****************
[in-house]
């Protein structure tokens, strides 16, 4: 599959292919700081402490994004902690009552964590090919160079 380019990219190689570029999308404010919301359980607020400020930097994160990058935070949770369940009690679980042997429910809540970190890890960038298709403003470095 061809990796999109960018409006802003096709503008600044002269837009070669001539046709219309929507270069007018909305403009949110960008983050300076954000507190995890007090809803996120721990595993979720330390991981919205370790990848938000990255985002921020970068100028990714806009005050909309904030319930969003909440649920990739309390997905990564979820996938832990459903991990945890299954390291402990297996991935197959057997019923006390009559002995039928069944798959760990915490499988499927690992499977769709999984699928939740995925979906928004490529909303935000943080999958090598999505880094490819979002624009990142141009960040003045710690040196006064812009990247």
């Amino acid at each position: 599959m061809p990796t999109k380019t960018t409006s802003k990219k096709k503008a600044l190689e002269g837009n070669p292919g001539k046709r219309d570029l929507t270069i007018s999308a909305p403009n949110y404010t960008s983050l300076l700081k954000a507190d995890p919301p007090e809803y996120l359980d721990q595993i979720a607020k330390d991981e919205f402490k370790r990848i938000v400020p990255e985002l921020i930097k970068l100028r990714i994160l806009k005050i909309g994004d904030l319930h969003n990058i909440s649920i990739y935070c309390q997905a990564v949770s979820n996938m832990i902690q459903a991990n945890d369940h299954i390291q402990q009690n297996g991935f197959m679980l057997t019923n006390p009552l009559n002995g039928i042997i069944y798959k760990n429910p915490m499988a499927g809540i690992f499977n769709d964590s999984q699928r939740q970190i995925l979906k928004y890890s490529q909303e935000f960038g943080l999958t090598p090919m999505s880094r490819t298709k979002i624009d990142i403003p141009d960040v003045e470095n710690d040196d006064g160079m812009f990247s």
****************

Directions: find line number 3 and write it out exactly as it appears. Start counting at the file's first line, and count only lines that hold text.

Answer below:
């Amino acid at each position: 599959m061809p990796t999109k380019t960018t409006s802003k990219k096709k503008a600044l190689e002269g837009n070669p292919g001539k046709r219309d570029l929507t270069i007018s999308a909305p403009n949110y404010t960008s983050l300076l700081k954000a507190d995890p919301p007090e809803y996120l359980d721990q595993i979720a607020k330390d991981e919205f402490k370790r990848i938000v400020p990255e985002l921020i930097k970068l100028r990714i994160l806009k005050i909309g994004d904030l319930h969003n990058i909440s649920i990739y935070c309390q997905a990564v949770s979820n996938m832990i902690q459903a991990n945890d369940h299954i390291q402990q009690n297996g991935f197959m679980l057997t019923n006390p009552l009559n002995g039928i042997i069944y798959k760990n429910p915490m499988a499927g809540i690992f499977n769709d964590s999984q699928r939740q970190i995925l979906k928004y890890s490529q909303e935000f960038g943080l999958t090598p090919m999505s880094r490819t298709k979002i624009d990142i403003p141009d960040v003045e470095n710690d040196d006064g160079m812009f990247s």